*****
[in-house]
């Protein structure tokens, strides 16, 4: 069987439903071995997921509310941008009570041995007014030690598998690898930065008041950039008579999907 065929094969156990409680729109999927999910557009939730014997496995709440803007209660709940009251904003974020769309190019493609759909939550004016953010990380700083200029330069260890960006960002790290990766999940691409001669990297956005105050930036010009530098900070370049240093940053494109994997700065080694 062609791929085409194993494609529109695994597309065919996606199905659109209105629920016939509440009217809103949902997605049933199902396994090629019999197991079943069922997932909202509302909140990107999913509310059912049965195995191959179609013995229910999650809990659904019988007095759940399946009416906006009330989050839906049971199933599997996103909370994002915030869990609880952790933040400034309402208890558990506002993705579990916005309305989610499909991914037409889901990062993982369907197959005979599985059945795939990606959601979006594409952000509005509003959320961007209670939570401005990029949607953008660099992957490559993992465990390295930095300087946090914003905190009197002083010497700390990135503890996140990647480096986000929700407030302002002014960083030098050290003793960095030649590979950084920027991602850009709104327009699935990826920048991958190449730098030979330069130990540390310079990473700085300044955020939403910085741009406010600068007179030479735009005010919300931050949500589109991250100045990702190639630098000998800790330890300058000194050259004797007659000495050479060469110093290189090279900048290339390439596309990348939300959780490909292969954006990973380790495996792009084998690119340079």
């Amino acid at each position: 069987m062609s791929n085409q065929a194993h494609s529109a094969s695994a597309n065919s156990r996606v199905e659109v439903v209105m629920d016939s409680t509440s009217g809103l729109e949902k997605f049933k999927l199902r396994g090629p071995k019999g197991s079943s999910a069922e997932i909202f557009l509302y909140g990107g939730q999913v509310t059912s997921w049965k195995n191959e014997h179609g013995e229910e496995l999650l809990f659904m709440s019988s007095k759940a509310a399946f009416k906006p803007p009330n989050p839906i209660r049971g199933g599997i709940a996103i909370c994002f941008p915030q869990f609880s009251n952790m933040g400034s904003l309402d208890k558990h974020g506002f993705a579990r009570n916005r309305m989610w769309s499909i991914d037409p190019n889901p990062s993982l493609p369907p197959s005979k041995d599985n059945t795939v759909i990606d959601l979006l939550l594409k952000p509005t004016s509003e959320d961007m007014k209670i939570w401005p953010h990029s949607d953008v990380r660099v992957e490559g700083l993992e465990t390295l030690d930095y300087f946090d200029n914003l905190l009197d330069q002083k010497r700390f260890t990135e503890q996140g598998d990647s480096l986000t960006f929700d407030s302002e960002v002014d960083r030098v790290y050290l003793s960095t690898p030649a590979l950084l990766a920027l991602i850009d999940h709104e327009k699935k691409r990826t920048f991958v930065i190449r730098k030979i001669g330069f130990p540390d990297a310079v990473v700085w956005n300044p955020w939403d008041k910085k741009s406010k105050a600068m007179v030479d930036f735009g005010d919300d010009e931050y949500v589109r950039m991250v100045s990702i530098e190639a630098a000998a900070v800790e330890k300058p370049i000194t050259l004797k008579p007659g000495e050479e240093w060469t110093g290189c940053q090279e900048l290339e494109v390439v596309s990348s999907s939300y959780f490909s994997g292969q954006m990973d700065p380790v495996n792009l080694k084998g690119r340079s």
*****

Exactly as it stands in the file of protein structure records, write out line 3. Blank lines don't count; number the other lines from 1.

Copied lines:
């Amino acid at each position: 069987m062609s791929n085409q065929a194993h494609s529109a094969s695994a597309n065919s156990r996606v199905e659109v439903v209105m629920d016939s409680t509440s009217g809103l729109e949902k997605f049933k999927l199902r396994g090629p071995k019999g197991s079943s999910a069922e997932i909202f557009l509302y909140g990107g939730q999913v509310t059912s997921w049965k195995n191959e014997h179609g013995e229910e496995l999650l809990f659904m709440s019988s007095k759940a509310a399946f009416k906006p803007p009330n989050p839906i209660r049971g199933g599997i709940a996103i909370c994002f941008p915030q869990f609880s009251n952790m933040g400034s904003l309402d208890k558990h974020g506002f993705a579990r009570n916005r309305m989610w769309s499909i991914d037409p190019n889901p990062s993982l493609p369907p197959s005979k041995d599985n059945t795939v759909i990606d959601l979006l939550l594409k952000p509005t004016s509003e959320d961007m007014k209670i939570w401005p953010h990029s949607d953008v990380r660099v992957e490559g700083l993992e465990t390295l030690d930095y300087f946090d200029n914003l905190l009197d330069q002083k010497r700390f260890t990135e503890q996140g598998d990647s480096l986000t960006f929700d407030s302002e960002v002014d960083r030098v790290y050290l003793s960095t690898p030649a590979l950084l990766a920027l991602i850009d999940h709104e327009k699935k691409r990826t920048f991958v930065i190449r730098k030979i001669g330069f130990p540390d990297a310079v990473v700085w956005n300044p955020w939403d008041k910085k741009s406010k105050a600068m007179v030479d930036f735009g005010d919300d010009e931050y949500v589109r950039m991250v100045s990702i530098e190639a630098a000998a900070v800790e330890k300058p370049i000194t050259l004797k008579p007659g000495e050479e240093w060469t110093g290189c940053q090279e900048l290339e494109v390439v596309s990348s999907s939300y959780f490909s994997g292969q954006m990973d700065p380790v495996n792009l080694k084998g690119r340079s």